An essential hypothesis is (b), implying that no nonzero polynomial of degree less than the dimension of the vector space annihilates$~T$ (as such a degree is incompatible with being a multiple of the characteristic polynomial). Let me call this condition, which has many equivalent statements, that $T$ is cyclic (actually it is the $K[X]$-module defined by$~T$ that is cyclic, but I don't want to mention $K[X]$-modules here). One basic fact is that the restriction of a cyclic operator$~T$ to any $T$-invariant subspace is still cyclic (as by the way is the operator that $T$ induces in the quotient modulo this subspace); let me prove that first.
If the restriction of$~T$ to a $T$-invariant subspace of dimension$~d$ were annihilated by a polynomial$~P[T]$ with $\deg(P)<d$, then the image$~W$ of$~P[T]$ would be a $T$-invariant subspace of dimension at most$~\dim V-d$ (by rank-nullity), and annihilated by some$~Q$ with $\deg(Q)\leq\dim W$ (for instance the characteristic polynomial of $T|_W$). But then $QP$ annihilates$~T$ (as $P[T]$ maps $V$ into $W$ which is contained in the kernel of $Q[T]$), and $\deg(QP)<\dim V$, contradicting the hypothesis that $T$ is cyclic.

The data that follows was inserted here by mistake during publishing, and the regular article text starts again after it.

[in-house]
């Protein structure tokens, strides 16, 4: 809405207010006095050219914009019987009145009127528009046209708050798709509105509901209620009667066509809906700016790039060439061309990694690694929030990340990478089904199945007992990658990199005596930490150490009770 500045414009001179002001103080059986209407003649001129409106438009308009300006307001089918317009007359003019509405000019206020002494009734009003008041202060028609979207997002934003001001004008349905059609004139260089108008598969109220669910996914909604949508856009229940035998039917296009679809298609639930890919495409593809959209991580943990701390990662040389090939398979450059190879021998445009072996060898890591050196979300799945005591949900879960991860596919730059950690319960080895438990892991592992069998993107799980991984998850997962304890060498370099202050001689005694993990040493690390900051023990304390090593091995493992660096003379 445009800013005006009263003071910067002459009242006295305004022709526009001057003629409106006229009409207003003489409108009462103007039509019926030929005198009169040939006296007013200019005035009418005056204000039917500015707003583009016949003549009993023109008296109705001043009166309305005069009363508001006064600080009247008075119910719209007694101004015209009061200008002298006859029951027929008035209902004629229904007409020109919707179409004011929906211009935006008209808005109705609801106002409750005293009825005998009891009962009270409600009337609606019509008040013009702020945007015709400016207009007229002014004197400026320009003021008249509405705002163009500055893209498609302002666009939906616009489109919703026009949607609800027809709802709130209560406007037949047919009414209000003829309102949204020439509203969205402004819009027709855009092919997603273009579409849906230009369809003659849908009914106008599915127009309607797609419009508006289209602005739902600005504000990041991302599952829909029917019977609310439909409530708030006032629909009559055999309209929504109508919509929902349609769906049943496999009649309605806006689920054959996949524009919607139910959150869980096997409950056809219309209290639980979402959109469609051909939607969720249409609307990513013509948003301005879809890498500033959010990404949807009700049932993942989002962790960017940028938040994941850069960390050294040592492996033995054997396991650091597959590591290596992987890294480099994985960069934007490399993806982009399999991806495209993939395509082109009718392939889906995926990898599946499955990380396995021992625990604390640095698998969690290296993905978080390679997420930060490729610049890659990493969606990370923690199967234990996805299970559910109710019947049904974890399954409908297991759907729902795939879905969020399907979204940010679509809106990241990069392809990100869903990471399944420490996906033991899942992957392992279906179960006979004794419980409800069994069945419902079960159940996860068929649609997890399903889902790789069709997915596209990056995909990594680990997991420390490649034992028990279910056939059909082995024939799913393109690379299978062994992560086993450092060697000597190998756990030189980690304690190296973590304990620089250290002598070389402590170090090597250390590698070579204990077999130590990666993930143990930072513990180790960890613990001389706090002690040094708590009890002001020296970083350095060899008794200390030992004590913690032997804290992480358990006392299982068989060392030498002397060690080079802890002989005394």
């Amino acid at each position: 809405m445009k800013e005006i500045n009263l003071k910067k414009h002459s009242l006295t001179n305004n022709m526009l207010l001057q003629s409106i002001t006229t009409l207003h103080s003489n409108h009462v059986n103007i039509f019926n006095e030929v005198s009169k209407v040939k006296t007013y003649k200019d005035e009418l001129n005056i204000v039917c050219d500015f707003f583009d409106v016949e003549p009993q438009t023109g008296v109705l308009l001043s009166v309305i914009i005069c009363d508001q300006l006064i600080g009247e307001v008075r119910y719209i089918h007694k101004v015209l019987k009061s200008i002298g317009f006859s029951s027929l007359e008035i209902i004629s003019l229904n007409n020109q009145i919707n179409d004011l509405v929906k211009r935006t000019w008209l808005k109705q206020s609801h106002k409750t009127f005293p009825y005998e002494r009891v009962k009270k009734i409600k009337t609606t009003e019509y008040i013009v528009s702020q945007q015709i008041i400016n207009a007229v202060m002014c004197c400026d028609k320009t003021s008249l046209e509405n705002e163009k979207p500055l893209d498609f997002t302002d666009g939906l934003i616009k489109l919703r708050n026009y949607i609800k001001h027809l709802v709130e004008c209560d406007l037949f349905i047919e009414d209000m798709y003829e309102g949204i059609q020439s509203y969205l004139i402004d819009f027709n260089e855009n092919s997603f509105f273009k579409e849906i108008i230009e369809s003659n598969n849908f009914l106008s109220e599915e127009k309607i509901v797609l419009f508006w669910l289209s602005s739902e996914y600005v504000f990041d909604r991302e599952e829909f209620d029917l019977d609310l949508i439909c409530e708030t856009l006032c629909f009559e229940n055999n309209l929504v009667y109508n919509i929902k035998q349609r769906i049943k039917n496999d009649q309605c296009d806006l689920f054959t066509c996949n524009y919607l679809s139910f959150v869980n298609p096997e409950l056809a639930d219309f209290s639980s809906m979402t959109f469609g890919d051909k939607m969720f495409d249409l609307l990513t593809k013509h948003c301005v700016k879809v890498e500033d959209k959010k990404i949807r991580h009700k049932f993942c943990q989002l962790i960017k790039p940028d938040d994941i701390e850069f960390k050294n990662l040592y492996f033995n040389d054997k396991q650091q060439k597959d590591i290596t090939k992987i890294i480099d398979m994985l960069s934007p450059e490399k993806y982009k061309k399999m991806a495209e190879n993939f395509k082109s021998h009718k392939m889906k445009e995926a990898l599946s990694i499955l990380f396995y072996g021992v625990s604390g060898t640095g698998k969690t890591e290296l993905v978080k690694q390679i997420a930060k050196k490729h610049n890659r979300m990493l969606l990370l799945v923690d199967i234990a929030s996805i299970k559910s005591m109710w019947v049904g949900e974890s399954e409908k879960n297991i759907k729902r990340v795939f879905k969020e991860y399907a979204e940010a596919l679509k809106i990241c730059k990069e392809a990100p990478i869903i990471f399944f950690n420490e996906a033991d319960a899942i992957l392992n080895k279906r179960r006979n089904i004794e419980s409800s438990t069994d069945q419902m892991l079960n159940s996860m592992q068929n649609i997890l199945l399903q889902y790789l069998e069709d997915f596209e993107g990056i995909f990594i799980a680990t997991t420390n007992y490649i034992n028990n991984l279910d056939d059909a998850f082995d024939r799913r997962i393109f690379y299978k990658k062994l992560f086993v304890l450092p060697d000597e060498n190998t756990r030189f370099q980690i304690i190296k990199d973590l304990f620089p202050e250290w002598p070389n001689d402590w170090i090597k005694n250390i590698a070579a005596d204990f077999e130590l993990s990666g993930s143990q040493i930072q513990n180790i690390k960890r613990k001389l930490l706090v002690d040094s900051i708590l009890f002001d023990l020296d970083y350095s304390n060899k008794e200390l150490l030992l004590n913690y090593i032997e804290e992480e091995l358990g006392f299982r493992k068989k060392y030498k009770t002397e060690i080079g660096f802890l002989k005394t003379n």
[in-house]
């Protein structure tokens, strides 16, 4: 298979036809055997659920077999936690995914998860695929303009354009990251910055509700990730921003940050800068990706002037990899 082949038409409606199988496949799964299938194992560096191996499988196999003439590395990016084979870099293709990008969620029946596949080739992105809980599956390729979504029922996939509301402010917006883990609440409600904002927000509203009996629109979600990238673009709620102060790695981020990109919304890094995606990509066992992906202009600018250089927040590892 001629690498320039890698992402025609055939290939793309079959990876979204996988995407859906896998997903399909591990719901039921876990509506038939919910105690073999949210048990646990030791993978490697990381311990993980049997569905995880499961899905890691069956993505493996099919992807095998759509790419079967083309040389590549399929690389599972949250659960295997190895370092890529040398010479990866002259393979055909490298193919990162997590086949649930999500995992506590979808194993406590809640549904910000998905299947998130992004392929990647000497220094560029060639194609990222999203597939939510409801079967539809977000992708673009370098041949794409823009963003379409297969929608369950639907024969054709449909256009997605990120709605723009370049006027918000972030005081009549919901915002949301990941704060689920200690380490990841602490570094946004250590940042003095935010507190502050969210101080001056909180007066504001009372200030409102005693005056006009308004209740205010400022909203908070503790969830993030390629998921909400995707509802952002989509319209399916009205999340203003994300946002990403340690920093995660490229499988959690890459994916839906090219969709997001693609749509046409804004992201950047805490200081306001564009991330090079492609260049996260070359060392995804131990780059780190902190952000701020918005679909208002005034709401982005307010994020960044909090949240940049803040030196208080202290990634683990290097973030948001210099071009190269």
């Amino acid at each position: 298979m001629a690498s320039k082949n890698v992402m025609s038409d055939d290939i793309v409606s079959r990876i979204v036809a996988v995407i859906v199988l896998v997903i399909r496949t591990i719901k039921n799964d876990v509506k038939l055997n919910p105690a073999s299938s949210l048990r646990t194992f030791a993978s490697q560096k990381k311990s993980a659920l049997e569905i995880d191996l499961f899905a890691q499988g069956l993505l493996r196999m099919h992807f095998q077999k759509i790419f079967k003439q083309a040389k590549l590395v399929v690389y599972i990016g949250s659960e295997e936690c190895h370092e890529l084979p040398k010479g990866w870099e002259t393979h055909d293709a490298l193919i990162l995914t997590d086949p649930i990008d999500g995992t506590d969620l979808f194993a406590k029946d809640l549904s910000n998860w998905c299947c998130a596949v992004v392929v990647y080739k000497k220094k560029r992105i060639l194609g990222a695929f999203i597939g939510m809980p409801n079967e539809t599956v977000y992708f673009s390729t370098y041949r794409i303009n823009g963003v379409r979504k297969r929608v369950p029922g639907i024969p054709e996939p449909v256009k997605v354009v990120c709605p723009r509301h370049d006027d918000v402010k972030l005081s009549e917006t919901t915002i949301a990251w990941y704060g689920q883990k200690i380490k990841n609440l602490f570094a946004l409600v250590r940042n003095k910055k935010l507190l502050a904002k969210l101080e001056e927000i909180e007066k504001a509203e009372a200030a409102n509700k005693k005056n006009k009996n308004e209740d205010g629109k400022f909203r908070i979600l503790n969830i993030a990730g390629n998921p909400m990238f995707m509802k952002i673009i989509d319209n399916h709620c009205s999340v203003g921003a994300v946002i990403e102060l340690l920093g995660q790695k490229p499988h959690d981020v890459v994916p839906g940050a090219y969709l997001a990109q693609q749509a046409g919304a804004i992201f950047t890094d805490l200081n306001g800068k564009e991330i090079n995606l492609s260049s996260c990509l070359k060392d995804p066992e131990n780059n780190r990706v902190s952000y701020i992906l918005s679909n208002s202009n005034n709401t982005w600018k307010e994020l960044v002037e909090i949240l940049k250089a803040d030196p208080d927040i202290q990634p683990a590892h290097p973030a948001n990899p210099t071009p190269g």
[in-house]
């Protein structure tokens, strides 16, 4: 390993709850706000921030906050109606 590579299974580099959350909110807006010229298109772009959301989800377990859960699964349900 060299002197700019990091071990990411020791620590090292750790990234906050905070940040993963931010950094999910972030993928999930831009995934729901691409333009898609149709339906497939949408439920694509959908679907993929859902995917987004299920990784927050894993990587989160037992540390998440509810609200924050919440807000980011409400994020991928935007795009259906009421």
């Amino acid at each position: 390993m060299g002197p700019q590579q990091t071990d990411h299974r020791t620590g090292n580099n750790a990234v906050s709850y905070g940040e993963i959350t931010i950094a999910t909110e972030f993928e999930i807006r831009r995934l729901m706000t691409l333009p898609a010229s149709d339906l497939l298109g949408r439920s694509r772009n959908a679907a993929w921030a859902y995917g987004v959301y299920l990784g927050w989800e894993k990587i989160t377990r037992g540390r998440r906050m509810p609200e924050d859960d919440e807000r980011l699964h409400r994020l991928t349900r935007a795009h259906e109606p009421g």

Now for the actual question.
Let $P$ be the irreducible polynomial of point (a), which I may suppose monic, and $P^k$ the minimal polynomial of$~T$. Suppose for a contradiction that $V$ decomposes as a direct sum $W_1\oplus W_2$ of two proper $T$-invariant subspaces. The minimal polynomials of the restrictions of$~T$ to the summands both divide the minimal polynomial $P^k$, and since by the above these restrictions are cyclic, their degrees are $\dim W_1$ respectively $\dim W_2$; in particular they are proper monic divisors of$~P^k$. But from the irreducibility of$~P$ this implies they are of the form$~P^l$ with $l<k$. But then their least common multiple, which gives the minimal polynomial of$~T$, cannot be $P^k$, a contradiction.